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Prove: If $f$ is holomorphic on a neighborhood of the closed unit disc $\bar{D}$, and if $f$ is one-to-one on $\partial D$, then $f$ is one-to-one on $\bar{D}$.

(Greene and Krantz's Function Theory of One Complex Variable (3rd), Ch. 5, Problem 17.)

Can anyone provide a clue as to how to attack this problem ?

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up vote 3 down vote accepted

Some hints:

The function $f$ restricted to $\partial D$ is an injective continuous map of $\partial D\sim S^1$ into ${\mathbb C}$. By the Jordan curve theorem the curve $\gamma:=f(\partial D)$ separates ${\mathbb C}\setminus\gamma$ into two connected domains $\Omega_{\rm int}$ and $\Omega_{\rm ext}$, called the interior and the exterior of $\gamma$. The points $a\in \Omega_{\rm int}$ are characterized by the fact that $\gamma$ has winding number $\pm1$ around them.

Create a connection with the argument principle.

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Let $b\in D$ and $f(b)=a\in \Omega_{int}$. Now the integral $$\frac{1}{2\pi i} \int_{\partial D} \frac{f'(z)}{f(z)-a}\, dz$$ equals the number of zeros (counting multiplicities) of $f(z)-a$. On the other hand, as @Christian implies it equals the winding number of $\gamma$ around $a$, which equals $\pm 1$. Hence $f(z)=a$ has a unique solution, for each $a\in f(D)=\Omega_{int}$, and so $f$ is injective in $D$. Still missing: (i) it should be injective in $\bar{D}$. – Teddy Oct 10 '12 at 12:51
Since $\bar{D}\subseteq U$, there exists an $\epsilon$ such that $\bar{D}(0,1+\epsilon)\subseteq U$, and the argument in my previous comment may be duplicated to give that $f$ is injective in $\bar{D}$. – Teddy Oct 10 '12 at 13:07

Here's an idea, but I'm not sure, I didn't make any mistakes. It's also incomplete.

Try to argue that $f$ doesn't branch within some region $U \supseteq\overline{D}$. (I don't know how to do this.)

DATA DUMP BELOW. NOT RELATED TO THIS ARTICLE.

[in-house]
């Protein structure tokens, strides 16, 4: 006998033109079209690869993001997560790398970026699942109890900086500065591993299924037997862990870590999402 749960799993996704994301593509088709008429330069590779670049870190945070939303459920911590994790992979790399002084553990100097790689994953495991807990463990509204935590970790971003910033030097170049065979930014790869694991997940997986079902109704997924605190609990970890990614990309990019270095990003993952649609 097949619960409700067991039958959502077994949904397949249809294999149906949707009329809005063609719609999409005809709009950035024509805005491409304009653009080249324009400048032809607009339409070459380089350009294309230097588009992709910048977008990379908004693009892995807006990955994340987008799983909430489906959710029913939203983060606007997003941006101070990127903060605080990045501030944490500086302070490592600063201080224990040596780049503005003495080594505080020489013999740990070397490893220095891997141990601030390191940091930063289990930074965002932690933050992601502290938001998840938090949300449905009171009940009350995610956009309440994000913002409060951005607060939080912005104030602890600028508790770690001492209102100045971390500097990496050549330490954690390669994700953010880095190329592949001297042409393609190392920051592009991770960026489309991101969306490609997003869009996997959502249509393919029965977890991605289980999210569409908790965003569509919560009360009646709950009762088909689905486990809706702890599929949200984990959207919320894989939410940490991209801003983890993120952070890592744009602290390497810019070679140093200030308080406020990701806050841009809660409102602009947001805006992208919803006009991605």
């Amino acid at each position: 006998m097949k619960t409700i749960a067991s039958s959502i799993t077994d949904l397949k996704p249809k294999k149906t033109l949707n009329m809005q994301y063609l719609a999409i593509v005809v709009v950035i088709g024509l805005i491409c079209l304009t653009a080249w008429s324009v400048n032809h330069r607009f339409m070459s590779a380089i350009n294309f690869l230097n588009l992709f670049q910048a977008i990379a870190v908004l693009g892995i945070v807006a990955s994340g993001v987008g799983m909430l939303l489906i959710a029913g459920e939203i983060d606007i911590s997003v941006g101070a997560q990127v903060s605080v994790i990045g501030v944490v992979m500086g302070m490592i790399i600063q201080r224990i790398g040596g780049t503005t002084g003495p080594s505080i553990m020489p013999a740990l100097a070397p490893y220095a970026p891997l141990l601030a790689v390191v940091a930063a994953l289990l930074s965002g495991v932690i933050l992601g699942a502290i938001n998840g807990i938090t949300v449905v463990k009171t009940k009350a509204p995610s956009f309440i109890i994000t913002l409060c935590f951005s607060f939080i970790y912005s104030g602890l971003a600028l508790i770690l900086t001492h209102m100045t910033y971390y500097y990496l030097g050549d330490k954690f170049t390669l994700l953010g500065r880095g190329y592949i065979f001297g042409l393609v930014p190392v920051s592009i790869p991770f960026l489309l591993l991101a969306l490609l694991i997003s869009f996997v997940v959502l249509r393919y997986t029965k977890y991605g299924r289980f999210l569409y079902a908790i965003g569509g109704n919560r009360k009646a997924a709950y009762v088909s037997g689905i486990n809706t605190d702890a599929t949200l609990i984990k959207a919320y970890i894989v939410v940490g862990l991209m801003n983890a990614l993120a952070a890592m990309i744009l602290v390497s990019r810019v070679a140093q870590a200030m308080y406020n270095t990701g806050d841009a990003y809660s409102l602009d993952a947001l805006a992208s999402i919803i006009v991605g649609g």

Assume a holomorphic map $f$ on $U$ which doesn't branch. This makes $f$ a topological covering map on $U$. Assume there are $z_0$ and $z_1$ in $\overline{D}$ such that $w := f(z_0) = f(z_1)$ and $z_0 \neq z_1$. They can be joined by an arc $\gamma\colon [0,1] \to \overline{D}$. Also, use the homotopy lifting property of coverings and the uniqueness of liftings to lift another arc $\delta\colon [0,1] \to f(\overline{D})$ joining $w$ and and a boundary point of $f(D)$ to two different arcs $\hat\delta_i\colon [0,1] \to \overline{D}$ beginning at $z_i$ for $i=0,1$. Notice that those arcs have different end points $\hat\delta_0(1) \neq \hat\delta_1(1)$ by the uniqueness of lifting. They also lie on $\partial D$, because $f$ is open and can't map elements of the open disk $D$ to the boundary of its image $f(D)$. But since both arcs lift $\delta$, those end points are both mapped to the same point, viz the end point of the arc $\delta$, so you can conclude that $f$ isn't one-to-one on $\partial D$.

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Oh, I think you don't actually need $f$ to not branch on some region $U \supseteq \overline{D}$, but only to not branch on some region $U$ which contains $z_0$, $z_1$ and a line segment of $\partial D$ which should be possible. You also don't need arcs, but it's sufficient to just use paths if I'm not mistaken. – k.stm Oct 10 '12 at 10:19

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